In order to remove the condensed and agglomerated grease and oil from the continuously moving exhaust stream, the expansion chambers 36 are adapted to reverse the direction of flow of the rearwardly `moving exhaust stream so that it flows toward the front of the housing. The centrifugal laction resulting from this reversal of flow, which occurs concurrently with the cooling expansion described above, causes the agglomerated grease and oil to be deposited on the walls of the housing. Thus in the illustrative extractor, each expansion chamber 36 is defined by one of the side walls 37, la portion of the rear wall 38, and an inturned rear baffle 39. As the exhaust stream issues from the constriction at the end of the baffle 34, it is directed in an arcuate path by the successive action of the side w-all 37, the rear wall 38, and the baffle 39 until it has turned substantially 180 and is flowing forwardly along the rear side of the baffle 34.

The sudden expansion of the velocious exhaust stream and the concurrent centrifugal -action from the 180 turn in the fluid flow produces a heavy plating out of the agglomerated grease and oil on the inside walls of the expansion chamber. Since the extractor 17 is located directly over the cooking surf-ace 11, the walls 4of the extractor are at a sufficiently high temperature to cause the deposited grease and oil to remain in substantially fluid condition and run down to the bottom of the housing. Because of the tilted position' of the extractor, gravity causes the extracted liquid to run to the lower front corner of the housing, where it seeps through slots 40, between the bottom and front wall of the housing, into a bottom holding tray 41. The holding tray 41, in turn, is provided with a plurality of drain holes 42 which allow the liquid to drip down onto an inclined trough 43 which empties into a grease drawer 44 at the end of the cabinet 14. As the drawer 44 be-comes filled with accumulated grease and oil, it can be periodically removed and cleaned.

It shoud be noted that the bafiles which define the constriction adjacent the extractor entranceway are adapted to deflect the incoming, grease-laden exhaust stream agairfs't the adjacent extractor side wall 37. Consequently, the constriction 33 not only increases the velocity of the exhaust stream prior to its discharge into the expansion chamber 36, but also effects a substantial ram action against the extractor side walls, thereby plating out a portion of the grease and oil vapors prior to the expantion. Thus, in the particular embodiment illustrated in the drawings, the baille 34 which forms the inboard side of the initial constriction extends obliquely back toward the adjacent side wall 37 so as to direct the velocious exhaust stream against that side wall. The exact angle at which the fluid impinges against the side wall 37 should be large enough to provide a substantial ram action for depositing grease on the side wall, but not so large as to unduly reduce the velocity of the exhaust stream. In general, the angle between each side wall 37 and the corresponding projected baille 34 is suitably on the order of 57 to 58.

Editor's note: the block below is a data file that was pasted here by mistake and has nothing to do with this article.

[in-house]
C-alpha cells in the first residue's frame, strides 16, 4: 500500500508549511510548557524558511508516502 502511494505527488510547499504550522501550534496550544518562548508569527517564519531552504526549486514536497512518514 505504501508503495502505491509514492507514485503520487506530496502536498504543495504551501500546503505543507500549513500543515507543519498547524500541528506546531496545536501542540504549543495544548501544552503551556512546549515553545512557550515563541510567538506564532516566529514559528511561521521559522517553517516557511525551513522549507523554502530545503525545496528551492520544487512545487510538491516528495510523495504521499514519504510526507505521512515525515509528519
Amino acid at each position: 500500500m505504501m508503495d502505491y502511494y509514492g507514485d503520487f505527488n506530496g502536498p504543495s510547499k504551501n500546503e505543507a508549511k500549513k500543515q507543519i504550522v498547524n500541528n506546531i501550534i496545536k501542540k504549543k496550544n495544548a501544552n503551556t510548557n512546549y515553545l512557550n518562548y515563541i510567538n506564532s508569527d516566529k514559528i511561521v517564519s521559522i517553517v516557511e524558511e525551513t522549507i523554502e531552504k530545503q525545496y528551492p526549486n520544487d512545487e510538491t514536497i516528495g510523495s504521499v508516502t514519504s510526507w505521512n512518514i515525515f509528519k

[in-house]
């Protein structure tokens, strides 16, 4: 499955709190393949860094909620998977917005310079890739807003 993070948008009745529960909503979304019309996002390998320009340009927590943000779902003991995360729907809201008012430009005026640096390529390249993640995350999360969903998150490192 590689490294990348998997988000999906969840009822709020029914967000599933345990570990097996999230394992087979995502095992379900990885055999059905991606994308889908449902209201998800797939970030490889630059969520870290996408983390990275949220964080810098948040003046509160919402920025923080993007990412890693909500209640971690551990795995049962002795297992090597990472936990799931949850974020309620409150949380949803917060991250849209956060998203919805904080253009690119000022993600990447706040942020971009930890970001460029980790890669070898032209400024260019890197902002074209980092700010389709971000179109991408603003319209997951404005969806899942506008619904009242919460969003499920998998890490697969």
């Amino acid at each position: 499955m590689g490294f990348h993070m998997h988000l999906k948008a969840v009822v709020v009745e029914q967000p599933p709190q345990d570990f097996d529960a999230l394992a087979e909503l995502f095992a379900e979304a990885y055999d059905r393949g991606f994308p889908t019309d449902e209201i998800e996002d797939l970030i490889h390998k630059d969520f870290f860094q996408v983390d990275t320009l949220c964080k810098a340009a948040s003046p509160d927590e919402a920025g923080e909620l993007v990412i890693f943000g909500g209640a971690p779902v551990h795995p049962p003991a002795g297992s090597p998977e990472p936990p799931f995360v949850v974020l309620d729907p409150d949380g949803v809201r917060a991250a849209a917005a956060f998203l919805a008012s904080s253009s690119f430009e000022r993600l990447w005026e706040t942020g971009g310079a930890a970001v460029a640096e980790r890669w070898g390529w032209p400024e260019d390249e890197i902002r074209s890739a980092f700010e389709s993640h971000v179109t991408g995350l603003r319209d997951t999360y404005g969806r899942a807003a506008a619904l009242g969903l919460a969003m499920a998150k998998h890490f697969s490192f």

In order to insure that a maximum amount of grease and oil is removed in the expansion chamber 36, the inner end portion 39a of each baffle 39 is bent transversely to the direction of fluid flow so as to form a small lip or trap which collects a substantial portion of the grease and oil which might not have been plated out on the main walls 37, 38 and 39 of the expansion chamber 36. Since the trap lip 39a is located at the outer periphery of the truning exhaust stream, it is in the area of the greatest concentration of remaining grease and oil particles for maximum efficiency.

The residual exhaust stream from each expansion chamber 36 is passed through a second constriction to increase its velocity again, and the resulting velocious stream is passed into a second expansion area where it is allowed to expand again just prior to its discharge from the extractor. This final expansion serves to cool the exhaust stream before its entry into the flue, thereby considerably reducing the fire hazard in the flue. Thus, in the illustrative d'vice, as the exhaust stream flows forwardly after having its flow direction reversed in the expansion chamber 36, it flows through a constriction 45 defined by the back of the baille plate 34 and the forward edge of the baille lip 39a. In the particular embodiment illustrated, the second constriction 45 is not as narrow as the first constriction 33 on the front side of the baille 34, but it nevertheless effects a substantial increase in the fluid velocity by reducing the cross-section of the exhaust stream. It will be appreciated that the relative sizes of the first and second constrictions may be varied without departing from the spirit and scope of this invention.